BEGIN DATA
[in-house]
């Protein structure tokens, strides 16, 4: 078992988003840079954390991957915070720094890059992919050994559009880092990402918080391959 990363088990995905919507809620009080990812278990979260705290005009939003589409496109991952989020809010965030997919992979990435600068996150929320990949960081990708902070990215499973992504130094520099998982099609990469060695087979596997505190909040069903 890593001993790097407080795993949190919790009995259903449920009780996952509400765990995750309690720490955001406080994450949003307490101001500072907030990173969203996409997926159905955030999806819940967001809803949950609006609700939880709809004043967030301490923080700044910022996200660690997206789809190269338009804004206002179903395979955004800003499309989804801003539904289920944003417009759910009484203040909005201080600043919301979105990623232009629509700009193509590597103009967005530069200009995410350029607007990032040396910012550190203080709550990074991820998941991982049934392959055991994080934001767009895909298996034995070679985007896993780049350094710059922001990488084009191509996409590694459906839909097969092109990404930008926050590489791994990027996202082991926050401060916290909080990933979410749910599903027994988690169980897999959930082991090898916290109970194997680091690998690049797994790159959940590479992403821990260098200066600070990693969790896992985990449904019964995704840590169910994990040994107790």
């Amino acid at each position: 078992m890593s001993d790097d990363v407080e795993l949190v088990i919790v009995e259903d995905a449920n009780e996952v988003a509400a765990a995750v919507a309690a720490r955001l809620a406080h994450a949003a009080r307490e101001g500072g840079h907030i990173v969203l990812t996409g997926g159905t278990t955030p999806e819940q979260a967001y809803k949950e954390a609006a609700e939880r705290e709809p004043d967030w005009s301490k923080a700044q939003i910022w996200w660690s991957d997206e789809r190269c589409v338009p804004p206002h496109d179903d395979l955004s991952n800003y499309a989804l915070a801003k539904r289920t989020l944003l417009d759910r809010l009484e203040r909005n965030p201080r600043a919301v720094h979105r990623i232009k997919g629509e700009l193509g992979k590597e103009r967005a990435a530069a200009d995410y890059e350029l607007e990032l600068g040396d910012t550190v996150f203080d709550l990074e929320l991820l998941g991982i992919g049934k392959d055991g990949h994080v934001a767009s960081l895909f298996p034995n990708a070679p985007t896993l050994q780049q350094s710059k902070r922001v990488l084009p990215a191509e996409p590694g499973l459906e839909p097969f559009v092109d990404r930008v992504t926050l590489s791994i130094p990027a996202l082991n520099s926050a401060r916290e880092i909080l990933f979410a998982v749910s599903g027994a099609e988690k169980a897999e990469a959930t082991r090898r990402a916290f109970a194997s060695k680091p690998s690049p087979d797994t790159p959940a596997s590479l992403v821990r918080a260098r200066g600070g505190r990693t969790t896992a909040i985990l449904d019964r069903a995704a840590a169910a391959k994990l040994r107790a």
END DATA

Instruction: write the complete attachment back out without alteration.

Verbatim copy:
[in-house]
């Protein structure tokens, strides 16, 4: 078992988003840079954390991957915070720094890059992919050994559009880092990402918080391959 990363088990995905919507809620009080990812278990979260705290005009939003589409496109991952989020809010965030997919992979990435600068996150929320990949960081990708902070990215499973992504130094520099998982099609990469060695087979596997505190909040069903 890593001993790097407080795993949190919790009995259903449920009780996952509400765990995750309690720490955001406080994450949003307490101001500072907030990173969203996409997926159905955030999806819940967001809803949950609006609700939880709809004043967030301490923080700044910022996200660690997206789809190269338009804004206002179903395979955004800003499309989804801003539904289920944003417009759910009484203040909005201080600043919301979105990623232009629509700009193509590597103009967005530069200009995410350029607007990032040396910012550190203080709550990074991820998941991982049934392959055991994080934001767009895909298996034995070679985007896993780049350094710059922001990488084009191509996409590694459906839909097969092109990404930008926050590489791994990027996202082991926050401060916290909080990933979410749910599903027994988690169980897999959930082991090898916290109970194997680091690998690049797994790159959940590479992403821990260098200066600070990693969790896992985990449904019964995704840590169910994990040994107790």
């Amino acid at each position: 078992m890593s001993d790097d990363v407080e795993l949190v088990i919790v009995e259903d995905a449920n009780e996952v988003a509400a765990a995750v919507a309690a720490r955001l809620a406080h994450a949003a009080r307490e101001g500072g840079h907030i990173v969203l990812t996409g997926g159905t278990t955030p999806e819940q979260a967001y809803k949950e954390a609006a609700e939880r705290e709809p004043d967030w005009s301490k923080a700044q939003i910022w996200w660690s991957d997206e789809r190269c589409v338009p804004p206002h496109d179903d395979l955004s991952n800003y499309a989804l915070a801003k539904r289920t989020l944003l417009d759910r809010l009484e203040r909005n965030p201080r600043a919301v720094h979105r990623i232009k997919g629509e700009l193509g992979k590597e103009r967005a990435a530069a200009d995410y890059e350029l607007e990032l600068g040396d910012t550190v996150f203080d709550l990074e929320l991820l998941g991982i992919g049934k392959d055991g990949h994080v934001a767009s960081l895909f298996p034995n990708a070679p985007t896993l050994q780049q350094s710059k902070r922001v990488l084009p990215a191509e996409p590694g499973l459906e839909p097969f559009v092109d990404r930008v992504t926050l590489s791994i130094p990027a996202l082991n520099s926050a401060r916290e880092i909080l990933f979410a998982v749910s599903g027994a099609e988690k169980a897999e990469a959930t082991r090898r990402a916290f109970a194997s060695k680091p690998s690049p087979d797994t790159p959940a596997s590479l992403v821990r918080a260098r200066g600070g505190r990693t969790t896992a909040i985990l449904d019964r069903a995704a840590a169910a391959k994990l040994r107790a």